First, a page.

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  • Author or Editor: Syuan-You Lin x
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In subtropical climates, inadequate winter chill limits blackberry (Rubus L. subgenus Rubus Watson) production by causing poor and erratic floral budbreak. To compensate for a lack of chilling, bud dormancy-breaking agents must be developed for subtropical blackberry production. Our previous study showed that gibberellic acid (GA3) promotes budbreak in three blackberry cultivars but has potential negative side effects on floral development in ‘Natchez’. 6-benzyladenine (6-BA) is a synthetic cytokinin that can act as an antagonist of gibberellins during floral transition. The objectives of this study were to evaluate cultivar × exogenous GA3 interactions, characterize dose effects of exogenous GA3, and examine synergistic effects of GA3 and 6-BA. Three field experiments were conducted in west central Florida. All spray treatments were applied at the end of the chilling period. In the first experiment, ‘Natchez’, ‘Navaho’, and ‘Ouachita’ were treated with GA3 at 0 or 99 g·ha−1. Budbreak was promoted by exogenous GA3 in all three cultivars (0.9% to 4.5% vs. 42.9% to 69.4%), but yield responses varied considerably. Exogenous GA3 increased the yield of ‘Navaho’ and ‘Ouachita’ by 560% to 931%, whereas it induced flower abortion and caused a 15% yield reduction in ‘Natchez’. In the second experiment, ‘Natchez’ was treated with GA3 at 0, 25, 99, or 198 g·ha−1. Budbreak increased linearly with GA3, but yield decreased exponentially with GA3 because of dose-dependent flower abortion. In the third experiment, ‘Natchez’ was subjected to five treatments: 1) water control; 2) GA3 spray application; 3) 6-BA spray application; 4) combined spray application of GA3 and 6-BA; and 5) sequential spray application of 6-BA at 9 days after GA3 application. Application rates were 99 and 47 g·ha−1 for GA3 and 6-BA, respectively. Exogenous 6-BA suppressed GA3-induced flower abortion only to a limited extent. As a result, GA3-containing treatments caused 65% to 83% yield reductions compared with the control (2382 vs. 410–823 g/plant). These results demonstrate that GA3 is a highly effective bud dormancy-breaking agent for blackberry. However, the drawback of GA3 is cultivar-dependent flower abortion, which cannot be fully mitigated by 6-BA. The use of GA3 can be an important management practice for subtropical blackberry production, but its practical implementation must consider cultivar-dependent responses.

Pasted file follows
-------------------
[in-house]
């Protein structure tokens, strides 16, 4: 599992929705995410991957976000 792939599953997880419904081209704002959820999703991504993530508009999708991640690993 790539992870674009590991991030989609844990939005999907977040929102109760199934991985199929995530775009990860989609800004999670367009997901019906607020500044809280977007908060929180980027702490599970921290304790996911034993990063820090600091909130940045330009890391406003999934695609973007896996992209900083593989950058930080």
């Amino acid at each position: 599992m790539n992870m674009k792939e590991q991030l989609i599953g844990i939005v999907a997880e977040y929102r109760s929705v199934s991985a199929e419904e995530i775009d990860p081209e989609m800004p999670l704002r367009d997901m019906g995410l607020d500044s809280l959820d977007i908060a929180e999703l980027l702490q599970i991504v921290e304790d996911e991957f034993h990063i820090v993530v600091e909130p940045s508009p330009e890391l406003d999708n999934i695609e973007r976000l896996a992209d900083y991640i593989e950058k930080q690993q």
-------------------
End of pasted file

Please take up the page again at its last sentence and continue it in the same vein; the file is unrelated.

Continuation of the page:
Open Access

In subtropical blackberry (Rubus L. subgenus Rubus Watson) production, inadequate winter chill causes poor and erratic budbreak, whereas high temperatures and heavy rainfall deteriorate late-season fruit quality. We examined the effects of four defoliants [zinc sulfate (ZS), potassium thiosulfate (KTS), urea, and lime sulfur (LS)] on defoliation, budbreak, yield, and fruit quality of ‘Natchez’ blackberry grown under inadequate chilling conditions in two consecutive growing seasons. Plants were treated with defoliants at 187 kg·ha−1 via spray application (1870 L·ha−1) at the beginning of chill accumulation (late December). A nonionic surfactant (Agri-Dex) was added at 0.5% (v/v) to all treatments including the water control. Cumulative chilling hours (<7.2 °C) at the experiment site were 209 and 134 in the first and second growing seasons, respectively. Defoliation was only 40.2% to 55.5% in the control, but it was induced moderately by LS (69.7% to 84.7%) and severely by the other defoliants (81.7% to 94.7%). Budbreak was induced most rapidly by urea application, followed by LS, KTS, and ZS, advancing by 17 to 66 days compared with the control. Consequently, urea, KTS, LS, and ZS increased early season yield by 2.79, 2.55, 0.87, and 0.31 t·ha−1, respectively, compared with the control (0.12 t·ha−1). By contrast, the final percentage of budbreak and total-season yield did not show significant treatment effects. KTS caused cane dieback and increased bud mortality, resulting in the lowest total-season yield among the treatments. Importantly, defoliants had no negative impact on berry size and soluble solids concentration. These results suggest that urea, LS, and ZS are effective bud dormancy-breaking agents for blackberry and that they could be an important adaptation tool for subtropical blackberry production. Among the three defoliants, urea appears to be the ideal chemical option because of its consistent efficacy, favorable safety profile, and low application cost.

Open Access